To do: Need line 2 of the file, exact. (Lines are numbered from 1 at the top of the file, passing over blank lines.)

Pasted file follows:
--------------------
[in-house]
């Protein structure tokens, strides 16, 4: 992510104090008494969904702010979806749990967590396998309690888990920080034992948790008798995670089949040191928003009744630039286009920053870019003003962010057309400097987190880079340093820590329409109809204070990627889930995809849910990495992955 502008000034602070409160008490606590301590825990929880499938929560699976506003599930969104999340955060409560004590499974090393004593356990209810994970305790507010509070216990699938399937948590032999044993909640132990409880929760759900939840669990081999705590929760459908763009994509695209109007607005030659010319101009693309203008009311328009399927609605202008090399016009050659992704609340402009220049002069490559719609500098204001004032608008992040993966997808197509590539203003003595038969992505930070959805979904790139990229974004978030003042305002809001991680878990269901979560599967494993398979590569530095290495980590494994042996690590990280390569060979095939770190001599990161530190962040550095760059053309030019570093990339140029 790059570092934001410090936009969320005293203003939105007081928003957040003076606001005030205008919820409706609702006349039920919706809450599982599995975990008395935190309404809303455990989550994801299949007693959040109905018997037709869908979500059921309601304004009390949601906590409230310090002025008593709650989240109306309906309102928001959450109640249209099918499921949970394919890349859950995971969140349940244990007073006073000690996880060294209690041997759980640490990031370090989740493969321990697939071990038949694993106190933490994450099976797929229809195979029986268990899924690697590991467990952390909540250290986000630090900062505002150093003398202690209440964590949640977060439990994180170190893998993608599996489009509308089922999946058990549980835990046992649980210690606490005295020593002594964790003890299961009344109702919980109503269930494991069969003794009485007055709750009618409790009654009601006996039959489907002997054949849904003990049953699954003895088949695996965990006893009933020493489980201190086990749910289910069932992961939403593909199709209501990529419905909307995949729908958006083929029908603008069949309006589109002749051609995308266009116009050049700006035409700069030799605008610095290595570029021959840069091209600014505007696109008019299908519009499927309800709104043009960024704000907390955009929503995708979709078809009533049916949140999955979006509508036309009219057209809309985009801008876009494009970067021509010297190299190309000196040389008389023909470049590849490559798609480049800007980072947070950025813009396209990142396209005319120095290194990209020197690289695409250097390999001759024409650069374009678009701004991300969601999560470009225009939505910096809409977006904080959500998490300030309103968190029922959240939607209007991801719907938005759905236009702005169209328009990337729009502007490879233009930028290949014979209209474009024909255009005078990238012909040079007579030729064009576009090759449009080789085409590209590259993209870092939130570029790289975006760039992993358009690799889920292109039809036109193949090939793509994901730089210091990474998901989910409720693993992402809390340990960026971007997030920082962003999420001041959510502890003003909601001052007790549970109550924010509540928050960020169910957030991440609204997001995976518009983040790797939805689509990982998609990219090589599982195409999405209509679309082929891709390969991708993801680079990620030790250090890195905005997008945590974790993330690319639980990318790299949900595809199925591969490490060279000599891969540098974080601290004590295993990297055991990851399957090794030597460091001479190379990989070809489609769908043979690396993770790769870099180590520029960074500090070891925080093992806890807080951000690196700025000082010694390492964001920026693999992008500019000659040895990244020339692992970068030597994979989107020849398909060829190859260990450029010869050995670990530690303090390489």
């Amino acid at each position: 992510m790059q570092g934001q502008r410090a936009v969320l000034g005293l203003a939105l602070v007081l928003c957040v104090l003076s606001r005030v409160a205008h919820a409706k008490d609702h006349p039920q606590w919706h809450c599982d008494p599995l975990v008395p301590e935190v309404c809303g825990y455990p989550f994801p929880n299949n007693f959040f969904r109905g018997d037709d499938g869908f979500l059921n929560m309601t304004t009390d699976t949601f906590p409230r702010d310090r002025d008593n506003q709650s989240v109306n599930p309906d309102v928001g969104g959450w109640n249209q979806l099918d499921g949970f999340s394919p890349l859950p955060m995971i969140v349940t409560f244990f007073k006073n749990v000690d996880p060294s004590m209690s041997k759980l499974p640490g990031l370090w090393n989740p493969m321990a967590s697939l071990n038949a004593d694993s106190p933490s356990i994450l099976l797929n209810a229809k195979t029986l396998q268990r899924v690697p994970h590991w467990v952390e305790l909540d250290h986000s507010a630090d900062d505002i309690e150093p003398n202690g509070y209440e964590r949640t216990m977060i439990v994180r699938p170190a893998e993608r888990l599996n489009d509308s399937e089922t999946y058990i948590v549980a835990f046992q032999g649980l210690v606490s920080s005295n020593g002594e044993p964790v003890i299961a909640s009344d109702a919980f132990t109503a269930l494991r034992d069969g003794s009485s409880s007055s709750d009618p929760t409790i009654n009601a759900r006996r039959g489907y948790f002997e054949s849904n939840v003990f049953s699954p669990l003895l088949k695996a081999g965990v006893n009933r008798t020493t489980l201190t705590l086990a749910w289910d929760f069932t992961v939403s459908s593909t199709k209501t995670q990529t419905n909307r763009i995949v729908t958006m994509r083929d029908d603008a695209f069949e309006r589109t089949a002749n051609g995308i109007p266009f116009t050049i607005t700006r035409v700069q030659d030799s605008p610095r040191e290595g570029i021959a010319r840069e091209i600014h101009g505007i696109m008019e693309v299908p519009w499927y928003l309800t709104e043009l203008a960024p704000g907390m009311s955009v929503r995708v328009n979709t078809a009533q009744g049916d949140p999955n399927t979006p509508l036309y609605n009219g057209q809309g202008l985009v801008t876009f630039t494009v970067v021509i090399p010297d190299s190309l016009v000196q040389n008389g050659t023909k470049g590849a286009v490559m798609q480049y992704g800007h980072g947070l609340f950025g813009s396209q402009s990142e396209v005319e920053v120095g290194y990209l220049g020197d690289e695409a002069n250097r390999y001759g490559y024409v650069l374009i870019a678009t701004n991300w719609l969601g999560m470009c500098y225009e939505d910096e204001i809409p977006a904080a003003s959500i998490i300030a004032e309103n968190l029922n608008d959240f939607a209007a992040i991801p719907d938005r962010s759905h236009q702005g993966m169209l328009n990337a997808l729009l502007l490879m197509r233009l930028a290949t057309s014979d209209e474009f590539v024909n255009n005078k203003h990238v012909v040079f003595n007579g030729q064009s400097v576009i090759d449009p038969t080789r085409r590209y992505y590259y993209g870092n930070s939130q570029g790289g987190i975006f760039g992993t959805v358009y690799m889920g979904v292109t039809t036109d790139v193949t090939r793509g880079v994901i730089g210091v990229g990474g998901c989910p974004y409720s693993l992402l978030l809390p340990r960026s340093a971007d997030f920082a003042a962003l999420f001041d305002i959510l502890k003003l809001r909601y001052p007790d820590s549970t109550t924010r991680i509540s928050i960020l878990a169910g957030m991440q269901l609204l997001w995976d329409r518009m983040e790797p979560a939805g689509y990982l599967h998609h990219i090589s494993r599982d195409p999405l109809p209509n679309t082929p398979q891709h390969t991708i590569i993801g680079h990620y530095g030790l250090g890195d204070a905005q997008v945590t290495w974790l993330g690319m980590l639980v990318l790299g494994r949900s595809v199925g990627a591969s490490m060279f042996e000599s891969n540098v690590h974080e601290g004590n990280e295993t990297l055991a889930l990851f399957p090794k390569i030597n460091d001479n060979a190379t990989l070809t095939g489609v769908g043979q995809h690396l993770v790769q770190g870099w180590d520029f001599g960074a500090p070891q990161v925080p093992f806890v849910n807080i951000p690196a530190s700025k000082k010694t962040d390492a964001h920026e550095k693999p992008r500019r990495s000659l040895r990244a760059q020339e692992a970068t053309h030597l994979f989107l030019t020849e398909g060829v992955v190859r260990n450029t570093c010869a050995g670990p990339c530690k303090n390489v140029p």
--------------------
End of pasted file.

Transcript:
């Protein structure tokens, strides 16, 4: 992510104090008494969904702010979806749990967590396998309690888990920080034992948790008798995670089949040191928003009744630039286009920053870019003003962010057309400097987190880079340093820590329409109809204070990627889930995809849910990495992955 502008000034602070409160008490606590301590825990929880499938929560699976506003599930969104999340955060409560004590499974090393004593356990209810994970305790507010509070216990699938399937948590032999044993909640132990409880929760759900939840669990081999705590929760459908763009994509695209109007607005030659010319101009693309203008009311328009399927609605202008090399016009050659992704609340402009220049002069490559719609500098204001004032608008992040993966997808197509590539203003003595038969992505930070959805979904790139990229974004978030003042305002809001991680878990269901979560599967494993398979590569530095290495980590494994042996690590990280390569060979095939770190001599990161530190962040550095760059053309030019570093990339140029 790059570092934001410090936009969320005293203003939105007081928003957040003076606001005030205008919820409706609702006349039920919706809450599982599995975990008395935190309404809303455990989550994801299949007693959040109905018997037709869908979500059921309601304004009390949601906590409230310090002025008593709650989240109306309906309102928001959450109640249209099918499921949970394919890349859950995971969140349940244990007073006073000690996880060294209690041997759980640490990031370090989740493969321990697939071990038949694993106190933490994450099976797929229809195979029986268990899924690697590991467990952390909540250290986000630090900062505002150093003398202690209440964590949640977060439990994180170190893998993608599996489009509308089922999946058990549980835990046992649980210690606490005295020593002594964790003890299961009344109702919980109503269930494991069969003794009485007055709750009618409790009654009601006996039959489907002997054949849904003990049953699954003895088949695996965990006893009933020493489980201190086990749910289910069932992961939403593909199709209501990529419905909307995949729908958006083929029908603008069949309006589109002749051609995308266009116009050049700006035409700069030799605008610095290595570029021959840069091209600014505007696109008019299908519009499927309800709104043009960024704000907390955009929503995708979709078809009533049916949140999955979006509508036309009219057209809309985009801008876009494009970067021509010297190299190309000196040389008389023909470049590849490559798609480049800007980072947070950025813009396209990142396209005319120095290194990209020197690289695409250097390999001759024409650069374009678009701004991300969601999560470009225009939505910096809409977006904080959500998490300030309103968190029922959240939607209007991801719907938005759905236009702005169209328009990337729009502007490879233009930028290949014979209209474009024909255009005078990238012909040079007579030729064009576009090759449009080789085409590209590259993209870092939130570029790289975006760039992993358009690799889920292109039809036109193949090939793509994901730089210091990474998901989910409720693993992402809390340990960026971007997030920082962003999420001041959510502890003003909601001052007790549970109550924010509540928050960020169910957030991440609204997001995976518009983040790797939805689509990982998609990219090589599982195409999405209509679309082929891709390969991708993801680079990620030790250090890195905005997008945590974790993330690319639980990318790299949900595809199925591969490490060279000599891969540098974080601290004590295993990297055991990851399957090794030597460091001479190379990989070809489609769908043979690396993770790769870099180590520029960074500090070891925080093992806890807080951000690196700025000082010694390492964001920026693999992008500019000659040895990244020339692992970068030597994979989107020849398909060829190859260990450029010869050995670990530690303090390489």